Yes the income tax credit for contributing to a Scholarship Granting Organization (SGO) for the purpose of education scholarships for children attending non public schools program, which is named the Invest in Kids Act, sunsets in 5 years not 3 years. It is part of Senate Bill 1947 (SB 1947) which was signed into law as Public Act 100-0465 (PA 100-0465) by Governor Bruce Rauner on August 31, 2017. The Illinois Department of Revenue has information on the program. http://www.revenue.state.il.us/InvestInKids/QandA.htm http://www.revenue.state.il.us/Publications/Bulletins/2018/FY-2018-07.pdf http://tax.illinois.gov/Publications/Bulletins/2018/FY-2018-12.pdf https://www2.illinois.gov/IISNews/15033-IDOR_Invest_in_Kids_Act_Release.pdf The Illinois State Board of Education has the following two paragraphs posted under “Other” at the below link. Is ISBE going implement rules for… Read more »
Mike
The best reform to an overpriced government monopoly is competition. The new Illinois education funding model that became law this year provides a sort of limited competition, allowing certain students to attend a private school using additional taxpayer money obtained from tax credits, and that program expires in 3 years unless renewed. That law provides additional state funding for public education, so the monopoly feels limited financial pain. An oft cited thought is that an eventual financial crisis will force change. One aspect of such a crisis, is how high will taxpayer revenue to government be hiked, how much will services decrease, how much will property values… Read more »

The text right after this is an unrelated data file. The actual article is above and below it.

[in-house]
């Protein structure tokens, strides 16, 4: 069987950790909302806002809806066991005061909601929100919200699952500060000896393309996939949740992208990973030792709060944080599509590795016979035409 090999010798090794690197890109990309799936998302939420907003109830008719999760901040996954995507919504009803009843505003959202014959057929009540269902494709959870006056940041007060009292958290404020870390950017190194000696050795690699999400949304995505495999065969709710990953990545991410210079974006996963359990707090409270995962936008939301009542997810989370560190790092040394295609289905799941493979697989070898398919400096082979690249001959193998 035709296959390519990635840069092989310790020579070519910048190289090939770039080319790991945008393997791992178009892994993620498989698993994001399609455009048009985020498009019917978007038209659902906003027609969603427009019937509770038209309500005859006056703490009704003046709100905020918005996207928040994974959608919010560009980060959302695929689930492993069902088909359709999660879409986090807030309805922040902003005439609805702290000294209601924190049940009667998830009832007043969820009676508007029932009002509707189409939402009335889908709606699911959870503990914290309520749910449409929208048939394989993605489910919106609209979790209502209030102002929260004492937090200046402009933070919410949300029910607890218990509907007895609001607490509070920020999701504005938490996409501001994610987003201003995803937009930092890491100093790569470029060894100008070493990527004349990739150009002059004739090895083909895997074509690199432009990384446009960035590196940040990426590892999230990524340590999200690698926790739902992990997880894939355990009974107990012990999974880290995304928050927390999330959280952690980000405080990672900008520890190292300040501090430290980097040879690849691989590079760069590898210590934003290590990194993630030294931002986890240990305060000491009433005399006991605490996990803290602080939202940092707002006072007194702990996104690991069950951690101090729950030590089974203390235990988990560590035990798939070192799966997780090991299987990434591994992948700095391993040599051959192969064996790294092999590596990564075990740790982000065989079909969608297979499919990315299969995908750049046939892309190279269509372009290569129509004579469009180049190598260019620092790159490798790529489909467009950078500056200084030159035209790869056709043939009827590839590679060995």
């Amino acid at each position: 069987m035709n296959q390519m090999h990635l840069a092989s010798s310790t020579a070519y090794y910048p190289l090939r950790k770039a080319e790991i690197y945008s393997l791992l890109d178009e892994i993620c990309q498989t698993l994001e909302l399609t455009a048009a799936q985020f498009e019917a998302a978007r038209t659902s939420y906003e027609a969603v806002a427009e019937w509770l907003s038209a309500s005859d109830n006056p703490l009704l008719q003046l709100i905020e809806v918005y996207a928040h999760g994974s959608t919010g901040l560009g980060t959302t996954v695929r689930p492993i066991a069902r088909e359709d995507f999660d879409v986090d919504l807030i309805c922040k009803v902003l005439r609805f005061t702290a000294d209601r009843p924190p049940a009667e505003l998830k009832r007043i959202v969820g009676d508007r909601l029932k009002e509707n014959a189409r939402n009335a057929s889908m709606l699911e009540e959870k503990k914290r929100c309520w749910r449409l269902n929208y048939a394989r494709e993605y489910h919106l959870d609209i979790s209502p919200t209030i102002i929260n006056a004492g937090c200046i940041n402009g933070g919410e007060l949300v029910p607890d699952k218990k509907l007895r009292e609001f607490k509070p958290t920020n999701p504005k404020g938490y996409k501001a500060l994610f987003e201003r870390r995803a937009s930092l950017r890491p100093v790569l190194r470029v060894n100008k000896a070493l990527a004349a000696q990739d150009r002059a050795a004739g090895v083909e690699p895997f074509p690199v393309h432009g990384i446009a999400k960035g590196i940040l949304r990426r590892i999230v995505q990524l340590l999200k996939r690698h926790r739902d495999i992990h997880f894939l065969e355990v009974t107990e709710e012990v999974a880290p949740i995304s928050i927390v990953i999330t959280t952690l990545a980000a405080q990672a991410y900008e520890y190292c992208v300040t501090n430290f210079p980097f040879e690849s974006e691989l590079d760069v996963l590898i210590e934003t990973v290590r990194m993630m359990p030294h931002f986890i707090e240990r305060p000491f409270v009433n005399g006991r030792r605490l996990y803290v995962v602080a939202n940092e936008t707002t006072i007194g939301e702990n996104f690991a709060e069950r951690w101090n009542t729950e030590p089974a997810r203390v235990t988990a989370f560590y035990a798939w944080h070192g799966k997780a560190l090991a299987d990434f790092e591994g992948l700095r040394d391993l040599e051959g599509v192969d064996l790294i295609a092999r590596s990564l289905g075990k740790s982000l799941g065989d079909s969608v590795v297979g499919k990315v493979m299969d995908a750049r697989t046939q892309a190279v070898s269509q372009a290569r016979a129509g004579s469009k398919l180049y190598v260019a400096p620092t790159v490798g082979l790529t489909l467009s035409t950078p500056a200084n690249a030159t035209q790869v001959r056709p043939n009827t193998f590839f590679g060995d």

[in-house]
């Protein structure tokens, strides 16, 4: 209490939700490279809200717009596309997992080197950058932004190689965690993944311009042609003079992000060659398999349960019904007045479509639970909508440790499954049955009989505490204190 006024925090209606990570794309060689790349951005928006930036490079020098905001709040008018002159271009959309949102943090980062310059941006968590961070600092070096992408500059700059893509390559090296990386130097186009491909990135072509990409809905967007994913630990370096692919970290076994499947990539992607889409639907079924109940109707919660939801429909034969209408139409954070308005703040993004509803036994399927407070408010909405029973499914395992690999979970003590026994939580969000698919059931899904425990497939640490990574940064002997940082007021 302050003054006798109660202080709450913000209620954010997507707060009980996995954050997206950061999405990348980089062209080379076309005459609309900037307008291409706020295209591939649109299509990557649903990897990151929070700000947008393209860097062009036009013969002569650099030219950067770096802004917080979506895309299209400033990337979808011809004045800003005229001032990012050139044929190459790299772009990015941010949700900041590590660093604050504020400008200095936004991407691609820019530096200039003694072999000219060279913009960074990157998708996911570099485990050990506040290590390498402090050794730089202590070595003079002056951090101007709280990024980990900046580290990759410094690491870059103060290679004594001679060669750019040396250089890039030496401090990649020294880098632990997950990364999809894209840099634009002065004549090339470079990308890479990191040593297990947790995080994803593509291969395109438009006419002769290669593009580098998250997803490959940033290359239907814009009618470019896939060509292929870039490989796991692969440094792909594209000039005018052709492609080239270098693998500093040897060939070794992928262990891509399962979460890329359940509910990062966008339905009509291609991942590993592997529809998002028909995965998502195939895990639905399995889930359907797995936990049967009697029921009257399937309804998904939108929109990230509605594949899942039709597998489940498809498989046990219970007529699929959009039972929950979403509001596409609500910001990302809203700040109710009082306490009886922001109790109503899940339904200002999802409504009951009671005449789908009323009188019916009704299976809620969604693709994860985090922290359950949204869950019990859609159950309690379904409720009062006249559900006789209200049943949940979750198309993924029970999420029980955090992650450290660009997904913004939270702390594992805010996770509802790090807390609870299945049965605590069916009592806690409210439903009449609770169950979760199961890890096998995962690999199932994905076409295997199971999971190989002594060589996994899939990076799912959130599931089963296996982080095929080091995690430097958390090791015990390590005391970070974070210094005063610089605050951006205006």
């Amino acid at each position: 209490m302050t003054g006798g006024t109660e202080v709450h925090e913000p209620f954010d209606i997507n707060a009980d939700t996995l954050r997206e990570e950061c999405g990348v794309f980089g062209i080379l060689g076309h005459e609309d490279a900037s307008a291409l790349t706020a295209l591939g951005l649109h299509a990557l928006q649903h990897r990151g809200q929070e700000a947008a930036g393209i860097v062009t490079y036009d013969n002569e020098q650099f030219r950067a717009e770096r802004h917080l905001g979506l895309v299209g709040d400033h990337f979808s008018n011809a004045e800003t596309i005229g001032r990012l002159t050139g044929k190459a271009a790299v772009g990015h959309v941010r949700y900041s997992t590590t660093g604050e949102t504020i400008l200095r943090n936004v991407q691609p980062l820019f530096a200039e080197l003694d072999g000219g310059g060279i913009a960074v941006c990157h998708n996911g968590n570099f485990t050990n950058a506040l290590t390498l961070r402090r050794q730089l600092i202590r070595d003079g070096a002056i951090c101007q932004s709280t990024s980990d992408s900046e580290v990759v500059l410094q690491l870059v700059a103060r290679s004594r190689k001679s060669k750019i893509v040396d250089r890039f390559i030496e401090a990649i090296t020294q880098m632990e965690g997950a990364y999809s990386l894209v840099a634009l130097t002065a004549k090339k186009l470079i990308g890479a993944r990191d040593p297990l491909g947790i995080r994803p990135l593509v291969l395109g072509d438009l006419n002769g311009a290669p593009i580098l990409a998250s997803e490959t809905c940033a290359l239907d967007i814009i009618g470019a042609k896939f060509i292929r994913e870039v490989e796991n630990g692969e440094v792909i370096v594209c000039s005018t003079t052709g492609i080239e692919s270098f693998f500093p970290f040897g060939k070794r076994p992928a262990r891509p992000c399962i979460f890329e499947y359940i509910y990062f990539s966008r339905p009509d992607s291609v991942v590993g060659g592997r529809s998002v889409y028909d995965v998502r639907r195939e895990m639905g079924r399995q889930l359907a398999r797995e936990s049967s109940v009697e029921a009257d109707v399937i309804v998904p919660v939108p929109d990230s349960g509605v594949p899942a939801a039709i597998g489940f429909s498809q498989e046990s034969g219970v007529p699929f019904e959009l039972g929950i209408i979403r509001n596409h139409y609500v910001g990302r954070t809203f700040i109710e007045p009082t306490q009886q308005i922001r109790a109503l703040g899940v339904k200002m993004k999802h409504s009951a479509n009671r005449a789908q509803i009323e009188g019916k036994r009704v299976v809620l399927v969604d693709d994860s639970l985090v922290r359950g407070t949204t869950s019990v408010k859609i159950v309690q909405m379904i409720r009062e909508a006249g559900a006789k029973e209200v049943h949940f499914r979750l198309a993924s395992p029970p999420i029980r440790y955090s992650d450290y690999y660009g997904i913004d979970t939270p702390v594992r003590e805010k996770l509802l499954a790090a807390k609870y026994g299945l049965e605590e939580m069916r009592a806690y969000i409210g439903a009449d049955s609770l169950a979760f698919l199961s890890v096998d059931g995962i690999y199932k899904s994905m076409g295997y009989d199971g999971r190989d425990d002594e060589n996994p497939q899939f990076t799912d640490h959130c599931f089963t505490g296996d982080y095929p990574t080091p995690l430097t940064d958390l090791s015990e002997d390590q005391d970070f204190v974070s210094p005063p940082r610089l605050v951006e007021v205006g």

I’m waiting to see if the new tax bill goes through and if you are no longer able to deduct your property taxes, then you may see some change.

Jessica

Hey Mike, so do you think this new education bill is good?

Mike
In a financial nutshell, the education funding bill calls for money the state does not have. The state cannot truly balance its budget, issued $6B of bonds (that goes not include the interest that taxpayers are responsible for) in October 2017 to reduce the approximately $16B (at that time) in state past due bills, has massive debt (bonds, pensions, retiree healthcare, etc.) when compared by any measure to other states, has high state worker costs (with the AFSCME union pushing for further hikes on an expired collective bargaining agreement), is 49 of 50 states with an F rating by the Truth in Accounting State Data Lab in… Read more »